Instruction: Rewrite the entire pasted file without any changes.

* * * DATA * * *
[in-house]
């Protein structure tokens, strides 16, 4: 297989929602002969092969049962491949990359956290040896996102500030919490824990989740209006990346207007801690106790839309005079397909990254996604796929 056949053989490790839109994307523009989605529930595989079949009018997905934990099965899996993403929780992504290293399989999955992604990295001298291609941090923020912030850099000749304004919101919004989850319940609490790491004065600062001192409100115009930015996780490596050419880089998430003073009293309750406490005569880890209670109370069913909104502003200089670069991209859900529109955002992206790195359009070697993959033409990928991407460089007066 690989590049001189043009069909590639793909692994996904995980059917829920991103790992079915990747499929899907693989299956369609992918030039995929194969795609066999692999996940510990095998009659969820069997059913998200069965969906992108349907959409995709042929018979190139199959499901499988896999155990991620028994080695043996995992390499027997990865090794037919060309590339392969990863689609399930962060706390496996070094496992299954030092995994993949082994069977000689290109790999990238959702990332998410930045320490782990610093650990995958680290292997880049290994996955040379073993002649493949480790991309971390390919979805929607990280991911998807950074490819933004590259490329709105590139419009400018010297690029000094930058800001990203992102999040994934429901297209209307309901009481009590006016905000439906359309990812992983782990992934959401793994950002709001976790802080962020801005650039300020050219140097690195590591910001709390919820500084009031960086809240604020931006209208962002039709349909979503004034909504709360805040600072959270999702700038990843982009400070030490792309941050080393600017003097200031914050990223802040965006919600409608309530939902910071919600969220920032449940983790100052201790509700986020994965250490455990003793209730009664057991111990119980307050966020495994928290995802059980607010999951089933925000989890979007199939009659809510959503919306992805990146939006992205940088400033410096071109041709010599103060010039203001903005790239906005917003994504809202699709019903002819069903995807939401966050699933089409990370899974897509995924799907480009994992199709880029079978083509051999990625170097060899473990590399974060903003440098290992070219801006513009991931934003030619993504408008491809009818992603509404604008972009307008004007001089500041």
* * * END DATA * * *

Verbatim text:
[in-house]
């Protein structure tokens, strides 16, 4: 297989929602002969092969049962491949990359956290040896996102500030919490824990989740209006990346207007801690106790839309005079397909990254996604796929 056949053989490790839109994307523009989605529930595989079949009018997905934990099965899996993403929780992504290293399989999955992604990295001298291609941090923020912030850099000749304004919101919004989850319940609490790491004065600062001192409100115009930015996780490596050419880089998430003073009293309750406490005569880890209670109370069913909104502003200089670069991209859900529109955002992206790195359009070697993959033409990928991407460089007066 690989590049001189043009069909590639793909692994996904995980059917829920991103790992079915990747499929899907693989299956369609992918030039995929194969795609066999692999996940510990095998009659969820069997059913998200069965969906992108349907959409995709042929018979190139199959499901499988896999155990991620028994080695043996995992390499027997990865090794037919060309590339392969990863689609399930962060706390496996070094496992299954030092995994993949082994069977000689290109790999990238959702990332998410930045320490782990610093650990995958680290292997880049290994996955040379073993002649493949480790991309971390390919979805929607990280991911998807950074490819933004590259490329709105590139419009400018010297690029000094930058800001990203992102999040994934429901297209209307309901009481009590006016905000439906359309990812992983782990992934959401793994950002709001976790802080962020801005650039300020050219140097690195590591910001709390919820500084009031960086809240604020931006209208962002039709349909979503004034909504709360805040600072959270999702700038990843982009400070030490792309941050080393600017003097200031914050990223802040965006919600409608309530939902910071919600969220920032449940983790100052201790509700986020994965250490455990003793209730009664057991111990119980307050966020495994928290995802059980607010999951089933925000989890979007199939009659809510959503919306992805990146939006992205940088400033410096071109041709010599103060010039203001903005790239906005917003994504809202699709019903002819069903995807939401966050699933089409990370899974897509995924799907480009994992199709880029079978083509051999990625170097060899473990590399974060903003440098290992070219801006513009991931934003030619993504408008491809009818992603509404604008972009307008004007001089500041």